Metro Vancouver employment growth slows

Slowing economic activity has limited the employment gains in Metro Vancouver. From April to May 2023, Metro Vancouver’s net total employment increased by 3,000 (+0.2%) with unemployment rate rising back to above 5%.

Employment index (February 2020=100) by occupation shows that legislative and senior management occupations reached 264.9 in May 2023 – most employment gain in Metro Vancouver.

The holistic economic metrics in our latest report provide additional insights on energy-efficient housing starts, health-adjusted life expectancy, and crime rates.
Read the Summer 2023 Report

Vancouver Employment


Real GDP* Growth

Metro Vancouver’s real GDP is forecasted to hit $158 billion in 2023 (0.5% annual growth). Our economy remains less fragile compare with other Canadian metropolitan cites and is forecasted to jump back up to 2.8% in 2024, faster than either BC or Canada.

Vancouver, BC and Canada

Business Numbers

Metro Vancouver businesses continue to bounce back from COVID-19. Continuing businesses* reached 85,094 in February 2023 – 6.4% above pre-pandemic levels of 79,994 in February 2020, mainly from construction and professional, scientific and technical services.

Metro Vancouver

*Continuing businesses are businesses that have at least one employee in the previous month and at least one employee in the current month.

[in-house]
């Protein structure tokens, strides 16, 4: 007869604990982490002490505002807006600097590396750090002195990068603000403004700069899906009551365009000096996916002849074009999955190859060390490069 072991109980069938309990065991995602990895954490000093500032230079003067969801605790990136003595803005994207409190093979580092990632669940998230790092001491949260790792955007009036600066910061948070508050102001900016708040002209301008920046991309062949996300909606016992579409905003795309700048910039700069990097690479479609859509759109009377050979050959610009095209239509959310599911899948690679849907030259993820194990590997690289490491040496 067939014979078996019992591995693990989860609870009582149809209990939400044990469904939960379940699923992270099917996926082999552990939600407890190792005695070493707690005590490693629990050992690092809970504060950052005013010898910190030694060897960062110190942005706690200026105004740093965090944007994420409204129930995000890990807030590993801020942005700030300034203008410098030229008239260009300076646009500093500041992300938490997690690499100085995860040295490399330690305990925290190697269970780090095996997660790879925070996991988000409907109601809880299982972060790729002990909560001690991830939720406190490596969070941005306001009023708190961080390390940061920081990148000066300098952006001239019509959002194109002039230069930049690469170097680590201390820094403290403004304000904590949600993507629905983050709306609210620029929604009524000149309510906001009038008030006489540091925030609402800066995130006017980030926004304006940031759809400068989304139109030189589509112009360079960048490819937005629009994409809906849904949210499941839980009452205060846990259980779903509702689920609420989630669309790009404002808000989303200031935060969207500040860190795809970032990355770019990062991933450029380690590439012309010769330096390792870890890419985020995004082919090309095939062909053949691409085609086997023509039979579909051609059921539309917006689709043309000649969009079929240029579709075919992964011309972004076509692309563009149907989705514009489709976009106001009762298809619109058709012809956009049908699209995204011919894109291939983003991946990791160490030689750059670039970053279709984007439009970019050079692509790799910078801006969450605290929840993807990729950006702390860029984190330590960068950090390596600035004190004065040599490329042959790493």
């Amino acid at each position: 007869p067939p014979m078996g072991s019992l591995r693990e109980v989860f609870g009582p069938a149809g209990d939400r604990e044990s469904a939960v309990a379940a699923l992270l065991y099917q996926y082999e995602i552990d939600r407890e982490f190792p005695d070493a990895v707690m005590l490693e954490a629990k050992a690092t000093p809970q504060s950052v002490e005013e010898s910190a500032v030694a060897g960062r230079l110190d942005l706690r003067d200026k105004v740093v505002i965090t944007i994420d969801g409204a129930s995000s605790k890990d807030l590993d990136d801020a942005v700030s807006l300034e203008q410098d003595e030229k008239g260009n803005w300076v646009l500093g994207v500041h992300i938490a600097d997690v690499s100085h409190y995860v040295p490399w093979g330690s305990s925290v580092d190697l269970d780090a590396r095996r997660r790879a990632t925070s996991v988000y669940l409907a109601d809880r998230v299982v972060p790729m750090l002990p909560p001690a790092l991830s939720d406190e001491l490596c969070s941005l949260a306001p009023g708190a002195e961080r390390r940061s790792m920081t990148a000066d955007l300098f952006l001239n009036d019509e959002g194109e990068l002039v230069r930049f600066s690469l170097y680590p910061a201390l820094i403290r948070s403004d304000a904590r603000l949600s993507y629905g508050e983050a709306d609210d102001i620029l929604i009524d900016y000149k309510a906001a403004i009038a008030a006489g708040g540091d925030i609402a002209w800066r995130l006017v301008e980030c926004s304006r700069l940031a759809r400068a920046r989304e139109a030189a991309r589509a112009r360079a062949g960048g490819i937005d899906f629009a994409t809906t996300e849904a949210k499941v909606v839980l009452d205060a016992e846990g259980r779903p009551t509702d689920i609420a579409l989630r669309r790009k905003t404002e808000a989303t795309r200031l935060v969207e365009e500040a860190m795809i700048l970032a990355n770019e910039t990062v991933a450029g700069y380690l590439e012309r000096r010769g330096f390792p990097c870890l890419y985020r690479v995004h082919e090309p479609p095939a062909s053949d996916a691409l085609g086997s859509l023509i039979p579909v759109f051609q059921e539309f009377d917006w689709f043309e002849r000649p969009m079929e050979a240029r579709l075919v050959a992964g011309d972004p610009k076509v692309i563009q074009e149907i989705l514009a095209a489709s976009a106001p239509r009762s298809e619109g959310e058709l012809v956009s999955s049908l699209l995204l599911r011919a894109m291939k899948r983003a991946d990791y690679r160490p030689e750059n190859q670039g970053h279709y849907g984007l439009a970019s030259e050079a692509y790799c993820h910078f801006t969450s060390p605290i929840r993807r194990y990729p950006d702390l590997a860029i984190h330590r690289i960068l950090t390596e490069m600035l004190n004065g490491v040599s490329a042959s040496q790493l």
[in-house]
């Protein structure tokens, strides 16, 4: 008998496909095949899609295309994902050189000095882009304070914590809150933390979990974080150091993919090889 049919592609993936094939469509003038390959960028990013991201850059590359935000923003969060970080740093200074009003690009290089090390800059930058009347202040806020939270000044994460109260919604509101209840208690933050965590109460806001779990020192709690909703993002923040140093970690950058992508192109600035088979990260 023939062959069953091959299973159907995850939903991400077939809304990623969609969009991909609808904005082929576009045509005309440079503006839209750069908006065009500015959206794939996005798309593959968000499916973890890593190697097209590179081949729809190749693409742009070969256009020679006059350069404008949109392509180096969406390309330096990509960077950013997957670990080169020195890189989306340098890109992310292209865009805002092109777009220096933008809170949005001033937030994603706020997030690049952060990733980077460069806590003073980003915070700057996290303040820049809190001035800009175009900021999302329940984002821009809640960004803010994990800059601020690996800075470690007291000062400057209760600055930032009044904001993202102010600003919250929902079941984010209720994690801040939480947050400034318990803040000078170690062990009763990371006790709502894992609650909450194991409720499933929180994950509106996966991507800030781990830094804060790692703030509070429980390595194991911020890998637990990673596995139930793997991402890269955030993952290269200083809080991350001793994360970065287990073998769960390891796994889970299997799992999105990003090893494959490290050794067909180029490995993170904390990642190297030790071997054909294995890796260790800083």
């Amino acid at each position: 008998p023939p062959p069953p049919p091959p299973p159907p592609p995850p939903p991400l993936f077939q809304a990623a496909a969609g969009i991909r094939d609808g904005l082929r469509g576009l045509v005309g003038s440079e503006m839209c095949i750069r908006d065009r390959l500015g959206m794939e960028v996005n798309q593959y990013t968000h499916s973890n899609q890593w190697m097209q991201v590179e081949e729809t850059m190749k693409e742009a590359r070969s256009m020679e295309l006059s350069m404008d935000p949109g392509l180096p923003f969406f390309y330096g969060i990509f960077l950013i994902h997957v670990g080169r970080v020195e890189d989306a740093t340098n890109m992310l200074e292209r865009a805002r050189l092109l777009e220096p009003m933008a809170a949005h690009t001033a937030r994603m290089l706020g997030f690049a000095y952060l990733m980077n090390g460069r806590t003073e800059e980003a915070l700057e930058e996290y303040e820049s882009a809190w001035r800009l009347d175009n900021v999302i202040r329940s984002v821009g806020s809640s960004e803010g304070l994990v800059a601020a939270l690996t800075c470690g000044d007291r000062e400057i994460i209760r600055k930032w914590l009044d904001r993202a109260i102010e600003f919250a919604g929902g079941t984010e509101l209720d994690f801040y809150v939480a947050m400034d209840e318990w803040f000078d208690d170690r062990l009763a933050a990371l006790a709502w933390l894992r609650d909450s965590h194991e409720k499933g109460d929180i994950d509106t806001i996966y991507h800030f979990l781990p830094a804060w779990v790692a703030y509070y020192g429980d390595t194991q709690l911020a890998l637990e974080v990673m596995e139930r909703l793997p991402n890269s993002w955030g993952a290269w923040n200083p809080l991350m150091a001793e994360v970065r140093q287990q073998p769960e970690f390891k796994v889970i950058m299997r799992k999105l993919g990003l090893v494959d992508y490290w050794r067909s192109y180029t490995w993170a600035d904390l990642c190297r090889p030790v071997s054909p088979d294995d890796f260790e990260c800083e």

Unemployment Indexes

Metro Vancouver’s unemployment index (February 2020=100) recovered to pre-pandemic levels in September 2022, but has crept up again as of November 2022. The region’s unemployment index hit 116.4 in May 2023 (-1.3% decrease from April 2023).

Unemployment Index

Economic Metrics

As one of North America’s fastest-growing low-carbon economies, Vancouver’s economy was performing exceptionally well before the global pandemic. Vancouver’s recent economic growth has been largely driven by a few key sectors – construction, technology, digital entertainment and the green economy – and has done so by becoming a model for sustainable green growth. As we look beyond GDP in measuring economic recovery, here are a few examples of the key metrics that we actively track in the pursuit of a diverse, resilient economy that helps deliver prosperity for all.

7.7%Office Vacancy RateUp 5 p.p from Q4 2021CBRE, Q1 2022
$1.7BHigh Impact InvestmentFacilitated by VECVEC, 2020
Top 30Startup EcosystemIn the WorldStartup Genome, 2022
87%Increase in green jobsCity of Vancouver, from 2010-2020VEC, 2021
#1VFX & Animation HubIn the World, 2020Variety Magazine, 2022
#3Film & TV Production Hubin North AmericaVEC, 2022
#1Large Americas Cities of the Future2021 – 2022, Top 10, OverallFDI Intelligence
+2.6%Average Weekly EarningsY-on-Y in B.C.Statistics Canada, May 2022
#1City for COVID economic recoveryIn CanadaVEC, 2021
$454MVenture Capitalto Vancouver Companies,
Q1 2022
CVCA, 2022
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